But more commonly, we relapse because we stop showing up.

And every time we don’t show up, we slide backwards. And these absences accumulate. They knock us off our game and infect our inner world. We start to believe terrible things about ourselves again.

Our mindset shifts the wrong way.

I’ve noticed how it’s like this with everything. Oh, I’ll just order in tonight because I don’t feel like cooking. It’s only $14. Not a big deal. Until you realize that $14 here and there several times per month starts to add up and it becomes clearer why your broke ass is, well…broke. 

Or perhaps it’s just one piece of cake. But it isn’t. Because you just gave yourself permission, which means it will be easier to give yourself permission the next time, and the next. Until one day you have to buy the next size up because nothing fits anymore. 

And maybe it’s, oh I’ll just go to happy hour for thirty minutes to say hello to everyone when you KNOW your plan does not include going to bars yet. But what could it hurt? Until you get there and then the narrative changes to, “I’ll just have one drink. It’s just one. It’s fine.” 

Discipline Isn’t All Bad

Maybe the thought of sticking to a strict regimen every day, stacked with non-negotiables feels restrictive. Militaristic even.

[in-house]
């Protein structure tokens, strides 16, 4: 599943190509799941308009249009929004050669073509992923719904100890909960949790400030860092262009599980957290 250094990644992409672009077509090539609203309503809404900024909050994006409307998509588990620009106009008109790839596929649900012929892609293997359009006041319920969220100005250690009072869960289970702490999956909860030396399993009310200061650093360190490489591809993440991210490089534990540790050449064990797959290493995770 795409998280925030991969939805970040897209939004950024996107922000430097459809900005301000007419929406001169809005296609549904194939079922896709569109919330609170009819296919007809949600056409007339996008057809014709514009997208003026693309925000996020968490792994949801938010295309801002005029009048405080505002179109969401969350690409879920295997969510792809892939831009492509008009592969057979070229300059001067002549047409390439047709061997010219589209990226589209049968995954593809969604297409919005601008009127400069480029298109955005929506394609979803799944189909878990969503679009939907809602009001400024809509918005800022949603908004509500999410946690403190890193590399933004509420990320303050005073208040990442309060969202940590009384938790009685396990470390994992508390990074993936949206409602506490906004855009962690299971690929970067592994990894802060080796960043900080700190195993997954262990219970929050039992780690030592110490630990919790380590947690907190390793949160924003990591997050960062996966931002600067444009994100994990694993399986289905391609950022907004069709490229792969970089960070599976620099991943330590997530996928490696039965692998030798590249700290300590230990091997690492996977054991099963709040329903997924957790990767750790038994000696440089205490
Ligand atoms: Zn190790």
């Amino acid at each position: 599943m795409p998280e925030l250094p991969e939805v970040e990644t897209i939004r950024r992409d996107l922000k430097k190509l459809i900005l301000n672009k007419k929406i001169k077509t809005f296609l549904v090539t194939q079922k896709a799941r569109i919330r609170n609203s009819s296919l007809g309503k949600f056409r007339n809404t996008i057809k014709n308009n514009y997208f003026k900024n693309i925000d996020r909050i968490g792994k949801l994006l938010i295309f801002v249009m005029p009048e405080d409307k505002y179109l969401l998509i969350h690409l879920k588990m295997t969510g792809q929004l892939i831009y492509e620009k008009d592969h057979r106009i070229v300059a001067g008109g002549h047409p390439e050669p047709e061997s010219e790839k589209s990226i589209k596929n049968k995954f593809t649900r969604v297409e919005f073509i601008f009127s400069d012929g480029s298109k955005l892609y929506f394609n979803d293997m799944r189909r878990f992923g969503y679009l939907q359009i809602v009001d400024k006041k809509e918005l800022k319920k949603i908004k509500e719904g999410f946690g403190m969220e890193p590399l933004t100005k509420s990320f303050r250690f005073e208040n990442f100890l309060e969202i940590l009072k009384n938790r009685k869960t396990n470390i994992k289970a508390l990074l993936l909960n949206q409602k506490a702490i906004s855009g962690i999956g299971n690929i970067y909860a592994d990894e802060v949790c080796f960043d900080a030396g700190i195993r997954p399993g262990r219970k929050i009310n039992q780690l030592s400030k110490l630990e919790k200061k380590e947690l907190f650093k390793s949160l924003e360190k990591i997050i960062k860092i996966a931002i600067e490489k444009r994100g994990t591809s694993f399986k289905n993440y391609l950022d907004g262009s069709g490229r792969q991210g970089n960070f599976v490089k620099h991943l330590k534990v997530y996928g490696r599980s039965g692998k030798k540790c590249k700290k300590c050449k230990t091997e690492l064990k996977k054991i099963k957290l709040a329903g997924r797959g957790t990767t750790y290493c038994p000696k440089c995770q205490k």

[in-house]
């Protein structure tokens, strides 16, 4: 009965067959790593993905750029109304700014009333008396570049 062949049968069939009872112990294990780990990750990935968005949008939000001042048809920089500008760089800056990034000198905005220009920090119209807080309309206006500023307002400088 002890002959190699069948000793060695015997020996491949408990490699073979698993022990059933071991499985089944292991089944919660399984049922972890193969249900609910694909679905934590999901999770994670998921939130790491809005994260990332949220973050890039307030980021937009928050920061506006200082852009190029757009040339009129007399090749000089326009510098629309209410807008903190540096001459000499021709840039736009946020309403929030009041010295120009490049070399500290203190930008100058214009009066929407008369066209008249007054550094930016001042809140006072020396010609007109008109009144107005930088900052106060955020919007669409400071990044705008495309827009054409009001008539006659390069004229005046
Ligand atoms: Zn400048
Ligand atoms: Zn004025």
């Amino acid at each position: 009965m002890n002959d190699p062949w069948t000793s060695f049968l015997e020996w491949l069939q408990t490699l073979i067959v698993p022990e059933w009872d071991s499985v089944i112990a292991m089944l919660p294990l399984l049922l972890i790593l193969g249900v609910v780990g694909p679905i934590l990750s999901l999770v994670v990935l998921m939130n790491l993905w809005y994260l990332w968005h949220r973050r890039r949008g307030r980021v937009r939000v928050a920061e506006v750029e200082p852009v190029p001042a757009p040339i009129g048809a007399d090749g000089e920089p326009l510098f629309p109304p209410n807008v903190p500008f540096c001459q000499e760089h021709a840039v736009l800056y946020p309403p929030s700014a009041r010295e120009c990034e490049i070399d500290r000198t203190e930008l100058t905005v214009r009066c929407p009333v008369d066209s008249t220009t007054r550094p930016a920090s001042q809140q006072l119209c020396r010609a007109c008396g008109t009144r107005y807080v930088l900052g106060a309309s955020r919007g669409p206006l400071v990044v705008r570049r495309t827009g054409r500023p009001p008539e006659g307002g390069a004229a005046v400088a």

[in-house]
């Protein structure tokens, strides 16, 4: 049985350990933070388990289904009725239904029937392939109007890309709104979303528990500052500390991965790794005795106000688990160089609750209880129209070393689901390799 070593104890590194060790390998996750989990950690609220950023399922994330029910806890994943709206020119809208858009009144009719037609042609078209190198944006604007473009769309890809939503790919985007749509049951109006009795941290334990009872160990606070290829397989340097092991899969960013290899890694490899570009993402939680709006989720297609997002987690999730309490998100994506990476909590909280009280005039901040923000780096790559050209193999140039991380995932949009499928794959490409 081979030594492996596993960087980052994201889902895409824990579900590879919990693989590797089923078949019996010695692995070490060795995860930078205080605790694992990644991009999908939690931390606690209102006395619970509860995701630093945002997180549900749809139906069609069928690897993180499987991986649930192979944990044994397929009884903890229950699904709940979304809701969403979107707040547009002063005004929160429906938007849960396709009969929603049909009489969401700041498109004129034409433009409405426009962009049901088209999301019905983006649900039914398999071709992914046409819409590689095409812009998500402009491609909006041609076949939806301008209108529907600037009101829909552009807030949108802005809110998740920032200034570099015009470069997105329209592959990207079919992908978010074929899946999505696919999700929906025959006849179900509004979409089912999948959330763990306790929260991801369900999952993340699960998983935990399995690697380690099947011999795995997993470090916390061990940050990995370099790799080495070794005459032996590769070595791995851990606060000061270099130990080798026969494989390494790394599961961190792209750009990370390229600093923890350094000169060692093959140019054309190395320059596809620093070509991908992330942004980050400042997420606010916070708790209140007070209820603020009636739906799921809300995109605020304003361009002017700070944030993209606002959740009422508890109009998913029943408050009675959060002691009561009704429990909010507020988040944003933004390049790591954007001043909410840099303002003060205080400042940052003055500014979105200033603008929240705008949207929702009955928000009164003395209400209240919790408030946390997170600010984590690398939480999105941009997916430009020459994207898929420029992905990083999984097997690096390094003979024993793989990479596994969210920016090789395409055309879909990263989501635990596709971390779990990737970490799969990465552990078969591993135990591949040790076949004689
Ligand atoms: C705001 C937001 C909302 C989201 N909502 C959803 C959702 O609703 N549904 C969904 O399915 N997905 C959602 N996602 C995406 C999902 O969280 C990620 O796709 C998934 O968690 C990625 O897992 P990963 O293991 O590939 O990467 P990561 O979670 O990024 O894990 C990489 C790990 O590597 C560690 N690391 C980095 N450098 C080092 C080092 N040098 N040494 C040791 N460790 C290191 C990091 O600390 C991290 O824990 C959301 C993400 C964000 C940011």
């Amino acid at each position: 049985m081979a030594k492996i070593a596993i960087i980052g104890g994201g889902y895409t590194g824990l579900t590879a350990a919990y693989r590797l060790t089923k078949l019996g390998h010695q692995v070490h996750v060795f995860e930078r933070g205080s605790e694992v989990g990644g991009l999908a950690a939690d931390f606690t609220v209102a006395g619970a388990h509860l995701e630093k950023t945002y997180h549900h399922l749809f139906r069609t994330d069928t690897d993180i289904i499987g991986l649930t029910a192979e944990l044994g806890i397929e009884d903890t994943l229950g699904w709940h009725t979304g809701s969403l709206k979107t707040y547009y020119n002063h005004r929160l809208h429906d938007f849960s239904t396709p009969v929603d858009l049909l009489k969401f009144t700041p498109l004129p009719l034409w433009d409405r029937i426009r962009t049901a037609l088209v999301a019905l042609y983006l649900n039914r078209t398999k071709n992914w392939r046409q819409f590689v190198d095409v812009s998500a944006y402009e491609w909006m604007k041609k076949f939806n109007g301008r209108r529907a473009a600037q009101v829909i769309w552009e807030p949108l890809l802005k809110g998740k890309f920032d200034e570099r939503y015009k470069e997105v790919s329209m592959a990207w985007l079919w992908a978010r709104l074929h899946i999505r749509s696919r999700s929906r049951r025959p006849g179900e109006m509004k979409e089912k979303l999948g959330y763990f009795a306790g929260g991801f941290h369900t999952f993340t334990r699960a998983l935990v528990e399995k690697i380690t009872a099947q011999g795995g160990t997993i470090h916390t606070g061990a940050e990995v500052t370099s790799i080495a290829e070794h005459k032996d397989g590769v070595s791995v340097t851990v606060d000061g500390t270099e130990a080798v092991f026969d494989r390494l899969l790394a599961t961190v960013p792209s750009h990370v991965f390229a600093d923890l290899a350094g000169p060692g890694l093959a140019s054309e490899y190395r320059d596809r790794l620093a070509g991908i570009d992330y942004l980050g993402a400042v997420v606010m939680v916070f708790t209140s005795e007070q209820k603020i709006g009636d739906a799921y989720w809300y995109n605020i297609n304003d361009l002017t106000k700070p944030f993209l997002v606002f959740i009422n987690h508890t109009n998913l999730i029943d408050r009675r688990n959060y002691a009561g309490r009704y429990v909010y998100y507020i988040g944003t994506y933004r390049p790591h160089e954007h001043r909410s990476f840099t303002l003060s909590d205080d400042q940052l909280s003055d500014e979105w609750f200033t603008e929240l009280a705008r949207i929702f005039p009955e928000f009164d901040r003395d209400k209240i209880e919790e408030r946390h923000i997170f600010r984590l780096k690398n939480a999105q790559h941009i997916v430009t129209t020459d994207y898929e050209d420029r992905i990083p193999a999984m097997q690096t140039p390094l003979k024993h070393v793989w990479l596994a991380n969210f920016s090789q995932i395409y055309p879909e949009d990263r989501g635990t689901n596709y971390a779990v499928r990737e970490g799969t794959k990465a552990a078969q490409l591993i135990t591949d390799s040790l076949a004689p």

But honey, that laissez-faire approach to life hasn’t done us any favors. 

That’s also where mindset comes in. 

Showing up is a GOOD thing. 

It’s easy to forget that sometimes. We get so in our heads that we forget our own power, that we have agency over our lives. 

I’ll use myself as an example again. 

woman sits by window
showing up when you feel depressed

It’s realizing that you’ve been extraordinarily down lately and packing on the pounds (or kilos). You feel terrible about both. There’s a direct correlation between how many times you’ve dropped the ball on getting the workout in or making good food choices and how much worse things have gotten. 

And now it’s the point where you spend most of your time feeling BAD. You’ve left no room in your brain for solutions. 

You’re stuck inside a very dark, and powerless inner world. 

Learning How To Show Up Again

The way you beat that is to step back. See the situation for what it is and acknowledge that you actually have the power to change this. It’s not easy, for sure. But it’s completely doable.

You just have to decide. And then you have to show up. 

But first, figure out what that looks like. 

Again, I’ll use myself as an example. You can go through a similar exercise with your current situation. 


  1. What’s contributing to your problems currently? I spend too much time in the house which makes me feel lonely and isolated. I’m too sedentary and I compulsively order or purchase food I know is bad for my waistline. My exercise ranges from inconsistent to nonexistent.